Thu, Oct 4
THE HIVES opening for MAROON 5 at the Air Canada Centre. Rating: NNN
It was one thing for the Hives to reassure a house full of adoring fans that they've still got it -- which they did at the Phoenix on Wednesday -- but opening for Maroon 5 at the Air Canada Centre was an altogether different test of the Swedish bashers' mettle.
Trying to get a rise out of a few thousand indifferent teen girls and their moms, who really only wanted to see how hunky Adam Levine looks, proved more difficult than the Hives anticipated.
While a surefire Hives anthem like Walk Idiot Walk would get people out of their seats with fists pumping at most concerts, when the song ended, instead of the foamy-mouthed cheering to which the Hives are accustomed, you could actually hear spilled popcorn hitting concrete.
Perplexed by the lack of reaction, wiry frontman Howlin' Pelle Almqvist tried explaining to the crowd that they're actually world-famous rock stars worthy of some cheering.
Then he introduced 2000's Hate To Say I Told You So as their "big international super-hit" and proceeded to work up a sweat by twirling through every Peter Zaremba move he knows and jumping off the stage into the crowd, all to negligible reaction.
"I thought I told you," admonished the flustered, out-of-breath Almqvist, "when the song ends, that's when you're supposed to start clapping and screaming!"
Even the simpler, percussion-heavy stomps from their forthcoming Black And White (Universal) album weren't received with any more enthusiasm. After introducing their last song, Almqvist was told their 30-minute opening slot was up. So they dutifully shuffled off, shaking their heads.
Sat, Oct 6
MOKA ONLY/GRAND ANALOG SHOW at the El Mocambo. Rating: NNN
Those who braved the rain got a double dose of dopeness as the Urbnet Records signees, Winnipeg's Odario of Grand Analog and Vancouver's Moka Only, played selections from their rock-solid new CDs, Calligraffiti and Vermilion, respectively.
Odario and his three-piece outfit jumped right into the groove-heavy fury of Grand Analog's dub-hop sound, pulling the audience along wherever they wandered. An almost perfect set of seven songs showcased a balanced range of styles and emotions, from summer love to controlled anger and joyful dancing, and Odario's microphone mastery was impeccable.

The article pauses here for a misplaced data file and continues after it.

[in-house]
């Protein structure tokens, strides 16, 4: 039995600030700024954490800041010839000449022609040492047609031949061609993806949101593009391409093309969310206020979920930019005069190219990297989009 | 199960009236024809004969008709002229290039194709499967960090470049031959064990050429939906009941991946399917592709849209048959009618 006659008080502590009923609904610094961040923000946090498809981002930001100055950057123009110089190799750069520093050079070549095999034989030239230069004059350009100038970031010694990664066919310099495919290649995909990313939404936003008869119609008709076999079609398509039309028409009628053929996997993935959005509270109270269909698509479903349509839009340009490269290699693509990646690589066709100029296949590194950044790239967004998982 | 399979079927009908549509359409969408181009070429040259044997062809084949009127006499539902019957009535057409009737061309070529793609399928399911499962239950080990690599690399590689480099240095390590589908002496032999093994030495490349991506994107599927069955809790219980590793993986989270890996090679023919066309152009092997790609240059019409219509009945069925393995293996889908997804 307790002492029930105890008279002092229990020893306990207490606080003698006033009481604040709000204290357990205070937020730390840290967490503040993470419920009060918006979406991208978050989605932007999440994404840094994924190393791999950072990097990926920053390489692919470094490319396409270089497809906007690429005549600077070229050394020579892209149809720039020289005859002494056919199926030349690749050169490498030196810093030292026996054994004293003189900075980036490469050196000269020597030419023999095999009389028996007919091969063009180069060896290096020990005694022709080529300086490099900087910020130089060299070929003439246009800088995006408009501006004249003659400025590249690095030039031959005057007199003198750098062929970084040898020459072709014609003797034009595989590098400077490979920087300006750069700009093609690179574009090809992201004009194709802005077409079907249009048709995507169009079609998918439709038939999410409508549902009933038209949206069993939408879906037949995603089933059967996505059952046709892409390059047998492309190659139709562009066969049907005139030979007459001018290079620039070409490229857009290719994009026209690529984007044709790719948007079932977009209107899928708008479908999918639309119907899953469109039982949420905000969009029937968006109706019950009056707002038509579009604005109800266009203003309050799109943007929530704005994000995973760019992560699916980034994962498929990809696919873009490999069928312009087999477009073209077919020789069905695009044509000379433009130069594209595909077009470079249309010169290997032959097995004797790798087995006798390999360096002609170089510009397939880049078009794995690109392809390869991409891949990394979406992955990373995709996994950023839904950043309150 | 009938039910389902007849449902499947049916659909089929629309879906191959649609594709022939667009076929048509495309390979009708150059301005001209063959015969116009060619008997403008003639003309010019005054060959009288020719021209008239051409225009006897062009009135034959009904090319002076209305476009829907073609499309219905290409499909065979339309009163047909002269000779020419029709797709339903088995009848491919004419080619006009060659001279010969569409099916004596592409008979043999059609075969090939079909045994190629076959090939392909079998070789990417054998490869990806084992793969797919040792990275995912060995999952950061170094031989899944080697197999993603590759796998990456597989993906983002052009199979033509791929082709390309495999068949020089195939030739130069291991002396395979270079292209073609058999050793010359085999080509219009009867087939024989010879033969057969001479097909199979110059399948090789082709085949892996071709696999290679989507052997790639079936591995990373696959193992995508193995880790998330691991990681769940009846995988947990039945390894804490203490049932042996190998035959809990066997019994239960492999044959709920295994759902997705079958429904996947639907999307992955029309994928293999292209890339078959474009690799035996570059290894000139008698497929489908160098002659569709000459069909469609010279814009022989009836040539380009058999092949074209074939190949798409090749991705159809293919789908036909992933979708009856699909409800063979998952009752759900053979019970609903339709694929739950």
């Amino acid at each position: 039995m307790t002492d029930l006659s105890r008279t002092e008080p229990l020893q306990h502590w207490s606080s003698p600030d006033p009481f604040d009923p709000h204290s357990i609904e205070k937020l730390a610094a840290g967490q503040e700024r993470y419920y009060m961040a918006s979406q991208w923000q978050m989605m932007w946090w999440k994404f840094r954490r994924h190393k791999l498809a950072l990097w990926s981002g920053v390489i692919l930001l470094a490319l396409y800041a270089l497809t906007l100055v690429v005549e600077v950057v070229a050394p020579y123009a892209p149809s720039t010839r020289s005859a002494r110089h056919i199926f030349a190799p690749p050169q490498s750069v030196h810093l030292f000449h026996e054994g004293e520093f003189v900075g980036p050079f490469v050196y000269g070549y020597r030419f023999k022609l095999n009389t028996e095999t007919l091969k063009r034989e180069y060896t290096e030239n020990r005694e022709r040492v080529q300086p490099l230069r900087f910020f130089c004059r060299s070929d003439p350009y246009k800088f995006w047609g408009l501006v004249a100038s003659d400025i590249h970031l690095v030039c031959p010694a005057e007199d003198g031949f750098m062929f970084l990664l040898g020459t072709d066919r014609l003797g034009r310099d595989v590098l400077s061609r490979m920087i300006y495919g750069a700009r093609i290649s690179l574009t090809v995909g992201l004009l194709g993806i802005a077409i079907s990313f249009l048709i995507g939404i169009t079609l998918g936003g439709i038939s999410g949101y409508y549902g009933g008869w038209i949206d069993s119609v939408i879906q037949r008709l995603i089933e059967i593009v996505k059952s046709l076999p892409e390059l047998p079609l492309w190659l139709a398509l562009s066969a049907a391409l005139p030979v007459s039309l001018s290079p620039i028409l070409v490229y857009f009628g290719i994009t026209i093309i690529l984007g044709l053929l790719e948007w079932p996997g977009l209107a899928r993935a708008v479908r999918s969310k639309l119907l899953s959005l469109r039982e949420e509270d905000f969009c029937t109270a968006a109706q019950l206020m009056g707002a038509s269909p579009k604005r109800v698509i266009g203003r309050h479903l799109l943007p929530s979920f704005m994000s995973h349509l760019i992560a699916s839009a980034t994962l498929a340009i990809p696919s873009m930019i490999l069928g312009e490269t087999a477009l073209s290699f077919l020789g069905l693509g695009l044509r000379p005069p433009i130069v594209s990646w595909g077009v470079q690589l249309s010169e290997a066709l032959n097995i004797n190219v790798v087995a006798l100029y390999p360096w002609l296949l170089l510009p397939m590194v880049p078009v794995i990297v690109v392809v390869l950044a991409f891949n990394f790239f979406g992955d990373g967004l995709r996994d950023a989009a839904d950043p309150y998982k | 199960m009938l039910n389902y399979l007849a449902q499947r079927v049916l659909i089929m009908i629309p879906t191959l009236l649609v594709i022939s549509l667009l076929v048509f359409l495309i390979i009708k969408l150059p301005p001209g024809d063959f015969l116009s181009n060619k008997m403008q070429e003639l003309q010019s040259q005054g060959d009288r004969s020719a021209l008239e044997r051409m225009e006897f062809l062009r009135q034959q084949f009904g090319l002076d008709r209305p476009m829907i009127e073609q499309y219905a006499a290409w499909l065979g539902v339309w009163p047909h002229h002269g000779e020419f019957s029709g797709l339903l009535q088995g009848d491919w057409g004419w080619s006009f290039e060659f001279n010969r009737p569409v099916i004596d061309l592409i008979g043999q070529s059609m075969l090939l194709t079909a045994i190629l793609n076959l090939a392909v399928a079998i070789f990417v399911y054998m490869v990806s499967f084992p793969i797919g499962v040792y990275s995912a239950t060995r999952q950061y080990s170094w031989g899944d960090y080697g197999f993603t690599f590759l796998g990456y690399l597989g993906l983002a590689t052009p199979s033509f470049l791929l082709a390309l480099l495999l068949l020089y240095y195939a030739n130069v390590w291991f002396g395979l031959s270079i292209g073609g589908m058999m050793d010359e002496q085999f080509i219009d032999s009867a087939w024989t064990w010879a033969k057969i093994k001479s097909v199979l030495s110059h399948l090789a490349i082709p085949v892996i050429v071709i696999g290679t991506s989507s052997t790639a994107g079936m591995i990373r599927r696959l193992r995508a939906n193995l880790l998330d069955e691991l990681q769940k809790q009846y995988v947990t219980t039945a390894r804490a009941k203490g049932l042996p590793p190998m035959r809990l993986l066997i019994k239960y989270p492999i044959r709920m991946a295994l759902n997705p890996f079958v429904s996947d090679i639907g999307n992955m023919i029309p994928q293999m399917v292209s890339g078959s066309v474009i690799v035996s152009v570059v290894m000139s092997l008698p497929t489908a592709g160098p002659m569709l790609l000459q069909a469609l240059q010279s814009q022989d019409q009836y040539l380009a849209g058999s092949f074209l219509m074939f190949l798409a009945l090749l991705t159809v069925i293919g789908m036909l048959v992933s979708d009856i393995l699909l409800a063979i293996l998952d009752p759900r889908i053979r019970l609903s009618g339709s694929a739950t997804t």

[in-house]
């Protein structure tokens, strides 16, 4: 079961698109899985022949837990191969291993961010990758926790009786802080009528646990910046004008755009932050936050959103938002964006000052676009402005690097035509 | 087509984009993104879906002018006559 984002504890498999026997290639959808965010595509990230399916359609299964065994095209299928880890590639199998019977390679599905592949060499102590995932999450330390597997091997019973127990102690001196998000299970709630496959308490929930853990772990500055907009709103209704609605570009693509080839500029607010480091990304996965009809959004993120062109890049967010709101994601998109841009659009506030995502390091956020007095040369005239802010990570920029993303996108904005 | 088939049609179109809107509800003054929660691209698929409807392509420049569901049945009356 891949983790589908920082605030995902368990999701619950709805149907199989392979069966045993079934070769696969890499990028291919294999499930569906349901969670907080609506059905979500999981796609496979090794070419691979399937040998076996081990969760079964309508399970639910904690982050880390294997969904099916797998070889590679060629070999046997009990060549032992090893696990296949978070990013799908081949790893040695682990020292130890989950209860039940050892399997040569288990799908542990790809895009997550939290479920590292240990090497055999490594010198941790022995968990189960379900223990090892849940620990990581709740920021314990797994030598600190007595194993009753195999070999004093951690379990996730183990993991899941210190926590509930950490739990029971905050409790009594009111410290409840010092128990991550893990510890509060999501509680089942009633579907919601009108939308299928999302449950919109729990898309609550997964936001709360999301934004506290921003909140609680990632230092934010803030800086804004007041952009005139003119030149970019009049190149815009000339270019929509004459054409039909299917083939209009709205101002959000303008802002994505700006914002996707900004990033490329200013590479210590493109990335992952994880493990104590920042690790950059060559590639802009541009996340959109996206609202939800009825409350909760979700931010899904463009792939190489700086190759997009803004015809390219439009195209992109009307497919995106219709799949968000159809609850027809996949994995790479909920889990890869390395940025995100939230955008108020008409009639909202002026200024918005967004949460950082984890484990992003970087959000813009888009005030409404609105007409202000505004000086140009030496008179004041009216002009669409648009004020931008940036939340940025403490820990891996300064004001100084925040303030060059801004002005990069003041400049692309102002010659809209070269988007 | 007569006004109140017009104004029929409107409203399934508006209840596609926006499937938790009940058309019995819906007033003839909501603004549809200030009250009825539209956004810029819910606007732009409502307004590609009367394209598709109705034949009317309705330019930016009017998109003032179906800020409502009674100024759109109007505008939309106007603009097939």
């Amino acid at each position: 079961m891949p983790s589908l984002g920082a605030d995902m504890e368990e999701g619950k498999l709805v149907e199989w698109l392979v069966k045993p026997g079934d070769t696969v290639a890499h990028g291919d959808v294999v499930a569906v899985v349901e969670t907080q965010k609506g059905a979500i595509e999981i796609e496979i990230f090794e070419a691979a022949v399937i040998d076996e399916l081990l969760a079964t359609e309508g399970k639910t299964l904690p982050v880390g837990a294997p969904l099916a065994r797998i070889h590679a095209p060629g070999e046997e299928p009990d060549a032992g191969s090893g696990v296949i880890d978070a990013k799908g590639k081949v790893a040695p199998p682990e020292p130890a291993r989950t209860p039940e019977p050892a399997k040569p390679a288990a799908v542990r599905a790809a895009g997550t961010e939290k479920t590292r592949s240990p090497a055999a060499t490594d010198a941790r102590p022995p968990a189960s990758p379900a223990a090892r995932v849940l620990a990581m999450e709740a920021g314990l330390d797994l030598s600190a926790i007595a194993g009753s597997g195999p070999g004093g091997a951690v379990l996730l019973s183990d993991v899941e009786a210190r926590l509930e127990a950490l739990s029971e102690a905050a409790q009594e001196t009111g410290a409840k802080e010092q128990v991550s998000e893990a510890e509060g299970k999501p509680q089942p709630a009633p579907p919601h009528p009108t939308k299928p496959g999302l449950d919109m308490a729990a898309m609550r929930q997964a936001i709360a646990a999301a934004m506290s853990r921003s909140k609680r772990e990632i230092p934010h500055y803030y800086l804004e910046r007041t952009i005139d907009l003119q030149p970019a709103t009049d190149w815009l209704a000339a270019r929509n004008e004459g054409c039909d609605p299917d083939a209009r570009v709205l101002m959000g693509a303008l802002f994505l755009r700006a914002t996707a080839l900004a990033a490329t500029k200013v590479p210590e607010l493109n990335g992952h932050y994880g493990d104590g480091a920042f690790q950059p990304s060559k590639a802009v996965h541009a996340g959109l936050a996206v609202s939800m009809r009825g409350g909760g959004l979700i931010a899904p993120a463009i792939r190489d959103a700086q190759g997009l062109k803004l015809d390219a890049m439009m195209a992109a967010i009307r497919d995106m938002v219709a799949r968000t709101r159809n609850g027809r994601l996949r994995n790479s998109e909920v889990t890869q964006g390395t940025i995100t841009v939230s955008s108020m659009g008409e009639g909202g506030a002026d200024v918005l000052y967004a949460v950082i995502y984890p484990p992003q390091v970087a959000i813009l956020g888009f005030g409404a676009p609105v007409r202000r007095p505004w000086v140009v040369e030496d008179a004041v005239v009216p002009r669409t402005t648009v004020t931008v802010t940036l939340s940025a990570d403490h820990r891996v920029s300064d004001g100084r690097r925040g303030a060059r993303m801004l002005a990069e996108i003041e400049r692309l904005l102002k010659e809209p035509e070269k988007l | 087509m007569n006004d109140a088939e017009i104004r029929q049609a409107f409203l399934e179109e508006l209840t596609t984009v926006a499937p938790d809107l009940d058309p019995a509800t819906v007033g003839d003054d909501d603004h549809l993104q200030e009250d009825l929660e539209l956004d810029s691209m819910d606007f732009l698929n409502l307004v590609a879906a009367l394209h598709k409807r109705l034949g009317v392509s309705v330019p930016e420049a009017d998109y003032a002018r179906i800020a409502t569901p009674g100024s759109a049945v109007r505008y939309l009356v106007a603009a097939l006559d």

Contrast this with Moka's subsequent overdose of flow. Though he was sick with a nasal virus, Moka's musicianship shone through as he combined with DJ Nana and S-Roc (aka Richie Hennessey of Brassmunk) to recreate at least 20 Moka joints from his expansive catalogue.
Even if everyone didn't stay until the last song, Nana's a glorious, note-perfect cover of Moka's Head Over Heels, it provided the sole survivors with a truly happy ending.
Sunday, Oct 7
VAN HALEN with KY-MANI MARLEY at the Air Canada Centre. Rating: NNNN
From the moment Eddie Van Halen, shirtless and wearing army pants and red sneakers, stepped onstage at Sunday's reunion show and began cranking out the first few riffs of the Kinks cover You Really Got Me until his blistering nine-minute solo 90 minutes later, the rock god put on a master class in guitar rock showmanship.
Recently rehabbed and reuniting with flamboyant founding frontman David Lee Roth for the first time since 1984, the lean and fit Van Halen bounded about the stage like a kid on a sugar rush, while the capacity crowd of mostly middle-aged metal fans cheered his every gloriously gratuitous lick.
Naturally, Diamond Dave was not to be outdone. Dressed in a black jacket with gaudy gold embroidery that matched his highlights (obviously a holdover from his ill-fated Vegas days), the clown prince grinned his rictus grin and scissor-kicked his way through a couple of dozen Van Halen classics as though he were still in his 30s. The hair's been tamed, but his dervish-like exuberance hasn't; he teasingly cha-cha-ed on Dance The Night Away and occasionally twirled the mic stand as though battling invisible demons Matrix-style.
Whatever demons kept Eddie and Roth apart until now are clearly gone; the two cozied up to each other several times as they delivered hit after hit. A groovy metal take on Oh, Pretty Woman bled into a monster drum solo by Alex Van Halen that pounded its way back into Unchained before the inevitable encore, Jump.
Ex-bass man Michael Anthony was hardly missed, replaced by Eddie's 16-year-old son, Wolfgang, who demonstrated his virtuosic slap style on songs like Atomic Punk, showing he might one day also deserve a place among rock's deities.